The latest figures revealed by New Zealand’s Immigration Department sees 51 Fiji nationals being deported back to the country.
And this according to the statistics is the fourth highest as fellow Pacific Island nation, Samoa tops the list with 80 deportation cases.
According to a New Zealand Herald report, the Immigration Department deported a total of five hundred and fifty overstayers and convicted criminals up till August 31 this year.
And most people deported were sent to Samoa, India, China, Fiji and Tonga.
A person can be deported from New Zealand for three reasons. Some are criminals, others have overstayed their visa limit while a smaller number are subject to a residence deportation.
The top nationalities deported so far with figures by the NZ Immigration department are Samoa 80, India 64, China 56, Fiji 51, Tonga 46, Malaysia 36, Thailand 27, Britain 26, Sri Lanka 16 and Indonesia 15.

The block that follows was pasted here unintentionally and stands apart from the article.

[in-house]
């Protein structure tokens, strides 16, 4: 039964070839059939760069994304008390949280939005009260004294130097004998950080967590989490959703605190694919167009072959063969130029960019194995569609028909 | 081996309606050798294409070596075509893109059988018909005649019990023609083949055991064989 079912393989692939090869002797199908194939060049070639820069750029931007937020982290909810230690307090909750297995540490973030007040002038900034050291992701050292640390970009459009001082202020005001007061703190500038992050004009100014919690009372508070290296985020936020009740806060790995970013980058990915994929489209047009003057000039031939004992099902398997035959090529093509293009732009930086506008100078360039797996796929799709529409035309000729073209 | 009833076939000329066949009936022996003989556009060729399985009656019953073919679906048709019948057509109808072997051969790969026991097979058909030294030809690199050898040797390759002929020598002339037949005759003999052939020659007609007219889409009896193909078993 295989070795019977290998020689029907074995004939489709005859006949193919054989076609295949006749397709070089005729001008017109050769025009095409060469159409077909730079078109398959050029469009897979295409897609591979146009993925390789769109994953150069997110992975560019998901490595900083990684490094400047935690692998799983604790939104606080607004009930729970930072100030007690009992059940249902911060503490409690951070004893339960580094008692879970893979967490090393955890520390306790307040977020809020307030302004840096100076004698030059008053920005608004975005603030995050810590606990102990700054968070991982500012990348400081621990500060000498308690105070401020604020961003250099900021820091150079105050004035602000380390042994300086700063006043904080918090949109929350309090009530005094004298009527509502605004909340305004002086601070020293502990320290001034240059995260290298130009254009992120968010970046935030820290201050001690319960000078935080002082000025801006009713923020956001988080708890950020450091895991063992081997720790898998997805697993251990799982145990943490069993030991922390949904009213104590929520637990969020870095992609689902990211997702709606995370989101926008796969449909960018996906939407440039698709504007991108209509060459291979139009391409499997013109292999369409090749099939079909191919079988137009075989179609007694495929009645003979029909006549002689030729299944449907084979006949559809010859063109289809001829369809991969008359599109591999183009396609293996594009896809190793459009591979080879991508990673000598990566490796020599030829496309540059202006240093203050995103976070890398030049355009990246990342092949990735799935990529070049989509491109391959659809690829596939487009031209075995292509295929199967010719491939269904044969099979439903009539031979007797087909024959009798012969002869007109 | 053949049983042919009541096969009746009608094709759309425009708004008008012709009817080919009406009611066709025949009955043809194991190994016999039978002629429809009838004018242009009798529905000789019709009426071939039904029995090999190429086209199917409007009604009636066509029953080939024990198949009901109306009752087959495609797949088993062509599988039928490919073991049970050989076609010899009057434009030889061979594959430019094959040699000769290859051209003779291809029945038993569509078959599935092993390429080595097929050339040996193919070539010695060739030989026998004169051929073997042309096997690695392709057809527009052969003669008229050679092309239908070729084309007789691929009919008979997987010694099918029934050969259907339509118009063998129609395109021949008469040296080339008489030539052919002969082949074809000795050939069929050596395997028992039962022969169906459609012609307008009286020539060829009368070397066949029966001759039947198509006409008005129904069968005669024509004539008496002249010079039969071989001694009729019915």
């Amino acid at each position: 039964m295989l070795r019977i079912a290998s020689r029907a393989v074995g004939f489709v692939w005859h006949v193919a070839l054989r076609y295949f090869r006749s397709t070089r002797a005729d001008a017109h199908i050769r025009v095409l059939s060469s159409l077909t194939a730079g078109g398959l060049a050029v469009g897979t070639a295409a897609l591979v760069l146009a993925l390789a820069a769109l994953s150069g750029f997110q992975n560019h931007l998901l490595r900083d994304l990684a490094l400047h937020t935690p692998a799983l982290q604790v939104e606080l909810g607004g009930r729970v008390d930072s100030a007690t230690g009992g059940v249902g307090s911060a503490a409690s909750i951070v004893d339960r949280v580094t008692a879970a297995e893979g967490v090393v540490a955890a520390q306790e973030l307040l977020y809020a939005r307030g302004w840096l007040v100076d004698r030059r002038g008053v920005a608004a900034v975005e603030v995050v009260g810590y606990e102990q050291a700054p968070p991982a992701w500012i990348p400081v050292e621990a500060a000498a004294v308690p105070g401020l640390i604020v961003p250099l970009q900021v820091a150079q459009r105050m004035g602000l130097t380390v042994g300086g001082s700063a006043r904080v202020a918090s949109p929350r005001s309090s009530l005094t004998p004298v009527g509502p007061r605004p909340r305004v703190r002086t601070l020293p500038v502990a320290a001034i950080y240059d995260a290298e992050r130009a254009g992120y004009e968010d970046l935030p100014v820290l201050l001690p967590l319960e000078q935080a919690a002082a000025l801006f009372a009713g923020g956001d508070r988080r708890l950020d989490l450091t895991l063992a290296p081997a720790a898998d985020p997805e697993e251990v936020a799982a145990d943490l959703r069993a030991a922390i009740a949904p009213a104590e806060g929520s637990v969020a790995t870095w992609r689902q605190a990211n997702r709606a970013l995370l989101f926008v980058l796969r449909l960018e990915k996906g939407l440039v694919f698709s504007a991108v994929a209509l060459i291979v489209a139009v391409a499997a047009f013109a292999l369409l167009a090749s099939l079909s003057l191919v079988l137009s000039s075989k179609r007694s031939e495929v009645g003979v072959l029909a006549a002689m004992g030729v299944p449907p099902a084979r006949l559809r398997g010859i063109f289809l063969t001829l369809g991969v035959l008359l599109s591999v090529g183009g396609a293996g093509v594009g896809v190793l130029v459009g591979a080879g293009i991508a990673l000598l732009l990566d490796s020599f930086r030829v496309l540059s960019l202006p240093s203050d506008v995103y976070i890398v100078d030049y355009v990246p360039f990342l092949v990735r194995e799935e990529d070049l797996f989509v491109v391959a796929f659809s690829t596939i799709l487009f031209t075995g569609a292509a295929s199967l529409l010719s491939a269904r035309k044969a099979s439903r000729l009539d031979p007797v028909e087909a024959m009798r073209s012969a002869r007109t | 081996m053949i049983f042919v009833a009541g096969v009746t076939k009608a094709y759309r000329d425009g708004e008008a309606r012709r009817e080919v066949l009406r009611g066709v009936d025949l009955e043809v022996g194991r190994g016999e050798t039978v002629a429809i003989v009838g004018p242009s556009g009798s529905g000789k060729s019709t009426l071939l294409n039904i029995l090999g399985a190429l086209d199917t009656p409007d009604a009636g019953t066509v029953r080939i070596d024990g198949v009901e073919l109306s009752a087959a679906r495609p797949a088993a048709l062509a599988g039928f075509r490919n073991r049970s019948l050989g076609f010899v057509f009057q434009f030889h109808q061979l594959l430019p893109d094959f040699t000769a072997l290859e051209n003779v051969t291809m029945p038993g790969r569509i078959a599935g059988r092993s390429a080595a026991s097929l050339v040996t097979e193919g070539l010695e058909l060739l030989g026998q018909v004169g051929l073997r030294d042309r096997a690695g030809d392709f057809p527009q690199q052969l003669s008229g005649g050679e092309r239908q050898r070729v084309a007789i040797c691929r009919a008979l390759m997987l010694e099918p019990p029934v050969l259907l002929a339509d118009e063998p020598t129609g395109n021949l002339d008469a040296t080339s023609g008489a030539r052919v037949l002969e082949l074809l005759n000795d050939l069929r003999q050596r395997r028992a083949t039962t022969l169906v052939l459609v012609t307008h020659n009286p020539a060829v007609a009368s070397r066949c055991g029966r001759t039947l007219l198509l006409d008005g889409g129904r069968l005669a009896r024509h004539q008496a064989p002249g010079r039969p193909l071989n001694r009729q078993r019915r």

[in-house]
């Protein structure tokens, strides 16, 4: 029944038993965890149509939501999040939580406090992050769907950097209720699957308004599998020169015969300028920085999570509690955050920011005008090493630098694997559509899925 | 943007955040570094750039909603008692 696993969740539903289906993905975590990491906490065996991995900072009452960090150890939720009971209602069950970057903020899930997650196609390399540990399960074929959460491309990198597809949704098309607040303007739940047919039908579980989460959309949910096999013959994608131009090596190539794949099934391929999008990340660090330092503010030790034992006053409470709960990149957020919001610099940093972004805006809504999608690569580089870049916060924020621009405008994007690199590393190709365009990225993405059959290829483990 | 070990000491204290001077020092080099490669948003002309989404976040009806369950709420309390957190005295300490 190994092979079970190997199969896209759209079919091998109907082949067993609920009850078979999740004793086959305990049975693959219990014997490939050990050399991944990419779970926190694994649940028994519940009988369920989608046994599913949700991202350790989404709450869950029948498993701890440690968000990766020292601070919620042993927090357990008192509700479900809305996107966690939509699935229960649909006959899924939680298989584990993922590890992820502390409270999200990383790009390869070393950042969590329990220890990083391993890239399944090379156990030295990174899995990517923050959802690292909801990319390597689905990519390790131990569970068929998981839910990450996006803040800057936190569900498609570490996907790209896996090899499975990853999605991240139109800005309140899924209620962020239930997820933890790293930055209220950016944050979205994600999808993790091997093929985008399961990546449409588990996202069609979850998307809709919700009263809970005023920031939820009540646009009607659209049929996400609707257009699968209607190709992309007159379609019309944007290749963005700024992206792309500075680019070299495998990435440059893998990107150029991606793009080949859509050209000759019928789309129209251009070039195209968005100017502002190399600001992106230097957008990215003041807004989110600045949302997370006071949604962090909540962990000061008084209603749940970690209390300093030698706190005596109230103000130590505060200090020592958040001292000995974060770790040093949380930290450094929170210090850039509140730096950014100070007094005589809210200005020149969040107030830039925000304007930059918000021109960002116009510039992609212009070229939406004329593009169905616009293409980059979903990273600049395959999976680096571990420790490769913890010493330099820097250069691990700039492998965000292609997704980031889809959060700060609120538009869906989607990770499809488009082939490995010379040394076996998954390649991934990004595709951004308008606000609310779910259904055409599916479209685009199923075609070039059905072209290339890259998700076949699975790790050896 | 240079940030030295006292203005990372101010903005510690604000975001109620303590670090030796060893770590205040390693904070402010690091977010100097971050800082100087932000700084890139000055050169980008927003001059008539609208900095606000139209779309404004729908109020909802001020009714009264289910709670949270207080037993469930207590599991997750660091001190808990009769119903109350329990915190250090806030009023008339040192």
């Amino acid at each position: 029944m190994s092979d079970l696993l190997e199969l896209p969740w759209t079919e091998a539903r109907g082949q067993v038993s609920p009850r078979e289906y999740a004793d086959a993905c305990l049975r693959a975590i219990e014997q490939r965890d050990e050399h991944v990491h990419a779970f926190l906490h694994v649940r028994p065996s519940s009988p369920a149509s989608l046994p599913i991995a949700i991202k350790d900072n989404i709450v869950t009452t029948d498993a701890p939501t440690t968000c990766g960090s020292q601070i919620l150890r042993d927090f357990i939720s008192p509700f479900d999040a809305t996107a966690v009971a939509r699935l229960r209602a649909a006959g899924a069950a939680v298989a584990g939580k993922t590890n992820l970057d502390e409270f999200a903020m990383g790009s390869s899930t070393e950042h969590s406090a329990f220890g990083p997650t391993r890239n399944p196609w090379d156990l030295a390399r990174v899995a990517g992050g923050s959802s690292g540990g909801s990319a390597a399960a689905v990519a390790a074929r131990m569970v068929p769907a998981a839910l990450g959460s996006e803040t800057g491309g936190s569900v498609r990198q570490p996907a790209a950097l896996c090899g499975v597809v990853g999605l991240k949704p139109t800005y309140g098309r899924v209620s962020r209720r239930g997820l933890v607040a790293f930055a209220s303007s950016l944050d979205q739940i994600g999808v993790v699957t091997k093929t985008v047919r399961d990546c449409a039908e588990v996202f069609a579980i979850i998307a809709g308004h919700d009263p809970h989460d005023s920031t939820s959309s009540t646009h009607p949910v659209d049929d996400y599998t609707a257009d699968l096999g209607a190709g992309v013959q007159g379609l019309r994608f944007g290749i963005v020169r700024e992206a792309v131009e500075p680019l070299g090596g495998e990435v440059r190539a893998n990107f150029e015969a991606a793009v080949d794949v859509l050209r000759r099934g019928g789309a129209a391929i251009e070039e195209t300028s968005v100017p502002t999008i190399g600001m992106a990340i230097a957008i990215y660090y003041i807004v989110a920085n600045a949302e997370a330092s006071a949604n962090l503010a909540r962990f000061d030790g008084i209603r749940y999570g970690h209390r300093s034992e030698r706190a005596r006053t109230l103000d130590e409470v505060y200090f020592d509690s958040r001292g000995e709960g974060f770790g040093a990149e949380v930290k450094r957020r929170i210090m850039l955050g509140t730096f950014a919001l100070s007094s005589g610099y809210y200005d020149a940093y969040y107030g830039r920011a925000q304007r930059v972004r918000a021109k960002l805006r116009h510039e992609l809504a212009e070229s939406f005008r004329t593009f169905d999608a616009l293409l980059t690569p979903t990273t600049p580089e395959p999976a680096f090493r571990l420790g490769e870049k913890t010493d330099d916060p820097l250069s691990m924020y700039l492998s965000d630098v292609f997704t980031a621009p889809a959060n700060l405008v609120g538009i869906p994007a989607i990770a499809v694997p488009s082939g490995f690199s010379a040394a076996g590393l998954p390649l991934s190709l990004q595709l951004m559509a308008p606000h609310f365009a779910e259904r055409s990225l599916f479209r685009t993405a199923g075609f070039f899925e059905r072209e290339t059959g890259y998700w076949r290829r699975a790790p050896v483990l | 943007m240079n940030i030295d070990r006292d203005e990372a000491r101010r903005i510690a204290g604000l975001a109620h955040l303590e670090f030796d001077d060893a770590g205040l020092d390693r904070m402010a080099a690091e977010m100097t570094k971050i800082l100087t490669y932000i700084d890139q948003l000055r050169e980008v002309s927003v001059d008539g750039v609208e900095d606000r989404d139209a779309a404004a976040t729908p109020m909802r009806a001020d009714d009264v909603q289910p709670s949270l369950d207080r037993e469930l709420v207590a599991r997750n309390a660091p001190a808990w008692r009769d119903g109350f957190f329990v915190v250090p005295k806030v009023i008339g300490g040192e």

In total, 664 people were deported last year from NZ and again Samoa was the leading country for deportations, as reported by The New Zealand Herald.
Meanwhile, a change to the NZ Immigration Act in 2010 led to the number of deportations jumping by more than 2000 per cent.
The Immigration Act 1987 states that a deportation occurs when someone holding a New Zealand residence permit is convicted of an offence. Between 2007 and November 2010 just 118 people were forced out of the country.
However, the act was amended so deportation describes "all processes for requiring a foreign national who has no right to remain in New Zealand to leave".
Since the change, the majority of deportations have been overstayers. But more than 500 people have been deported for crime-related reasons.
By Indrani Krishna